How the New Platform Works in the Real World…
Related: Best Touring PWC
For 2018, BRP introduced a new Sea Doo platform for its RXT, GTX and Wake Pro models. Word has it that many dealers quickly sold out of these next generation watercraft, so now the question is: how did the new Sea Doo platform do in the real world?
As a touring rider, I can only speak to how it works for me and my kind of riding. On Sea Doo tours, I’m looking for ride comfort and easy handling. Reliable power for long distance cruising, decent fuel economy and lots of storage space also top my must-have list.
So you are fully aware of where I’m coming from for this review, note that I mostly ride solo, not 2-up. I don’t do much wave jumping, trick riding or any tow sports. And I’ve been riding a Sea Doo GTX S 155 with suspension for almost a decade, so I’m not thrilled with losing that cushioned ride.
However, you may have different family needs or priorities for your riding style. Never the less, I hope my comments help if you’re considering a new Sea Doo platform watercraft. All that having been said, here’s my reaction so far to the new Sea Doo platform as compared to my 2017 GTX S 155…
New Sea Doo Platform Touchdowns
These are the features and benefits on the new Sea Doo platform that I’ve found most useful as a touring rider. I want to emphasize that several of these are major game-changers for touring riders like me. In my opinion, they make this new watercraft the best available on the market for Sea Doo touring.
Exceptional Ride Quality
There’s no doubt the new ST3 hull on my 2018 GTX 155 does a noticeably better job than the S3 hull it replaces. It delivers greater stability at rest, a steadier ride in choppy water, and improved wave penetration thanks to its deep V design.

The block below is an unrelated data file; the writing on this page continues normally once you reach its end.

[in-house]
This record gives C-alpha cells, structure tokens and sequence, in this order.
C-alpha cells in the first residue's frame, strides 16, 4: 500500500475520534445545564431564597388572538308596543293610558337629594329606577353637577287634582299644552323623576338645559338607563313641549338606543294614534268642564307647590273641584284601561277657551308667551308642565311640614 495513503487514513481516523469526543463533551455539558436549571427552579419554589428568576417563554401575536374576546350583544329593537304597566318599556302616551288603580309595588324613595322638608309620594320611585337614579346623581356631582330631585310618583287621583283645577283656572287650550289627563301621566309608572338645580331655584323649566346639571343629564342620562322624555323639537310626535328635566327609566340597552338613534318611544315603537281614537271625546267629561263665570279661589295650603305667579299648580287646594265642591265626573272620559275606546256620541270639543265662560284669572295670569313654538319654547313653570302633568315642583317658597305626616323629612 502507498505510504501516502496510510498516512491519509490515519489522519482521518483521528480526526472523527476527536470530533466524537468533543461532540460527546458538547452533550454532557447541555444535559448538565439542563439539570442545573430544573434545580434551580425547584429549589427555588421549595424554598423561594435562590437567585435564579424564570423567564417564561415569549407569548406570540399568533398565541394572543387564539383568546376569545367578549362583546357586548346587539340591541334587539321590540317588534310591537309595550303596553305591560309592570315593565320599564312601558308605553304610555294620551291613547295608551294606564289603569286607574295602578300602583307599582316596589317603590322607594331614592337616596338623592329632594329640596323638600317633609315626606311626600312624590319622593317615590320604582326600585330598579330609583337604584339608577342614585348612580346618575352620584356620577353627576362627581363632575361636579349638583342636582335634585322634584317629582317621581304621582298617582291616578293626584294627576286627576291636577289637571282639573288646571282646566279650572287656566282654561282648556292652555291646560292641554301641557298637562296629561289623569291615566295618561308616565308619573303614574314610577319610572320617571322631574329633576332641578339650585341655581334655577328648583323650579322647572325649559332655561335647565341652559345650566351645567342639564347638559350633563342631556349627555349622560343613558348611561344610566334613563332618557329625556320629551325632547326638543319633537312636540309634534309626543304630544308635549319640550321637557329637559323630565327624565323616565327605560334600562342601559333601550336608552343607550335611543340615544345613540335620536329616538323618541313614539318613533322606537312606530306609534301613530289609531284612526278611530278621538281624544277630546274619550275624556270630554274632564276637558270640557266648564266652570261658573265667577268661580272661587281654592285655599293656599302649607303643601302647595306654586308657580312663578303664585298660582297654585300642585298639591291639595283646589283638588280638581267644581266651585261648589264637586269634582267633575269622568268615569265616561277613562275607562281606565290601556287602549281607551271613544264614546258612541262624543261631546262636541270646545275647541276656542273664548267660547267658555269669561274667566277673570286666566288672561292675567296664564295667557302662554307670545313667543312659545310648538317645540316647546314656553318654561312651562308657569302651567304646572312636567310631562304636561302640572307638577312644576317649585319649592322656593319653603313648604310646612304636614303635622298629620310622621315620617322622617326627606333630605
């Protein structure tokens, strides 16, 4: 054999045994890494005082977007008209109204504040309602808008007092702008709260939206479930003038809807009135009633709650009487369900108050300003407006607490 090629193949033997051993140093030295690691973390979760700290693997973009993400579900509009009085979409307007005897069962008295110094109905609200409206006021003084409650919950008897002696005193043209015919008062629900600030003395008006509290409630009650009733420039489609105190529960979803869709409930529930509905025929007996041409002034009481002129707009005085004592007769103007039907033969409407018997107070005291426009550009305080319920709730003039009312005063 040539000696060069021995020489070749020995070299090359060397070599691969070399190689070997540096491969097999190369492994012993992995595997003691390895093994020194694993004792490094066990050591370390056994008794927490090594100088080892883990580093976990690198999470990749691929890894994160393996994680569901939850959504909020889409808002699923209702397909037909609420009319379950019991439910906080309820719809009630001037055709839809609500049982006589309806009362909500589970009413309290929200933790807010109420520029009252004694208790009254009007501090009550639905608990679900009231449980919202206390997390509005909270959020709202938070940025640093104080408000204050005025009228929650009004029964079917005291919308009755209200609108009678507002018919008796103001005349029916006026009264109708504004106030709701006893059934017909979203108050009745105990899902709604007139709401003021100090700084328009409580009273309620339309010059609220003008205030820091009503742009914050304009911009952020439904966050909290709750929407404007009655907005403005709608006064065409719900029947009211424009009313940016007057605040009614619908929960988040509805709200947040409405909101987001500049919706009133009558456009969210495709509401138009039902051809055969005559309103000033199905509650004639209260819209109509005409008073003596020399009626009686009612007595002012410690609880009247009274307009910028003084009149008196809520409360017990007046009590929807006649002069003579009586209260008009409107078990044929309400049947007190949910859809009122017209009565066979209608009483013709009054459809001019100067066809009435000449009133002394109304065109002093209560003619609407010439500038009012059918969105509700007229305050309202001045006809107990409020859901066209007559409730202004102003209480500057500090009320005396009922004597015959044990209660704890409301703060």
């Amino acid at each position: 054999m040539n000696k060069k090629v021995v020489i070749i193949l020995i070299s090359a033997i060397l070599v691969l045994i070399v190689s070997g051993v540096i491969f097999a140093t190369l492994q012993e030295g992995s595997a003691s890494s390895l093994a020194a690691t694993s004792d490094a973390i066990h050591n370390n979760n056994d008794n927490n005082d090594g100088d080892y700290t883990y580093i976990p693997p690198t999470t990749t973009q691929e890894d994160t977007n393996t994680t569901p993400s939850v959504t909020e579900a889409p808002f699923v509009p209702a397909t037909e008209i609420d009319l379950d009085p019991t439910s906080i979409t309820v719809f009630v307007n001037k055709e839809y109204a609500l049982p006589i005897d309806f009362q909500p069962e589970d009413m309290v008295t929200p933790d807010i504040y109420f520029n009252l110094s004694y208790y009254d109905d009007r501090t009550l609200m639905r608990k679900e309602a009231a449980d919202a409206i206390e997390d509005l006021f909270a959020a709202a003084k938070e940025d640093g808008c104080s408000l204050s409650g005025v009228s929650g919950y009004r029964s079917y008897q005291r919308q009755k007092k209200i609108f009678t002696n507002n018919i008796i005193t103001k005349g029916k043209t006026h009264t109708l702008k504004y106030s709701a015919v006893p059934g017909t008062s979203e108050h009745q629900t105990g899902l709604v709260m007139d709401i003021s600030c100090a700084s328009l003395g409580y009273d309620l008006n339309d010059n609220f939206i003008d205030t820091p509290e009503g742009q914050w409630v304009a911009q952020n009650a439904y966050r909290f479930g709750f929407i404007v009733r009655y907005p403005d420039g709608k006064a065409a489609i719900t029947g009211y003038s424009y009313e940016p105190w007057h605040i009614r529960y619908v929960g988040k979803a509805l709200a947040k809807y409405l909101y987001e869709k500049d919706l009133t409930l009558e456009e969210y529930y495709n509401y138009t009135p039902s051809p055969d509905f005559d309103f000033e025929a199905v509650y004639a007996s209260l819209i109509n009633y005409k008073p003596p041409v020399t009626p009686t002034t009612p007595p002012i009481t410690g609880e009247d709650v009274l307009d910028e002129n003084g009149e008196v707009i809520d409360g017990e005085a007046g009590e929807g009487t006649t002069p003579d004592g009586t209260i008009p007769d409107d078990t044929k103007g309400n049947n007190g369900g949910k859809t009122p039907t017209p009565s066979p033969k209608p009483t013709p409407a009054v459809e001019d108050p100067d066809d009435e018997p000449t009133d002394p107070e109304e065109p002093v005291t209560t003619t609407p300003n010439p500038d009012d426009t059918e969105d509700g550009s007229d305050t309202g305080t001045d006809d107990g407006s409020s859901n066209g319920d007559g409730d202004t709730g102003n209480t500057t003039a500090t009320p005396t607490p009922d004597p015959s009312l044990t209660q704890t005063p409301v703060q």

The new hull gets a lot of help from a lowered centre of gravity. That’s because the entire new Sea Doo platform positions everything lower than on my 2017 GTX, even the engine and seat. Combined with a 250-lb (133 kg) overall weight reduction for the 2018 GTX as compared to my suspended 2017 model, the new watercraft feels even lighter than it really is.
Deeper foot wells and the return of the narrower, well-cushioned Ergolock seat are also a plus. Together, they make it easier than ever to put my leg muscles into the mix when manoeuvring the 2018 Sea Doo GTX. This certainly contributes to its improved ride quality, better control and a reduction of rider fatigue after a long day’s ride.
Huge Storage Capacity
At 27 US gal (102.5 l), the new Sea Doo platform provides 10.4 US gal (39.5 l) more on board storage space than its 2017 counterpart. This space includes a new front storage compartment almost large enough to sleep in. No problem carrying all your gear on this ski!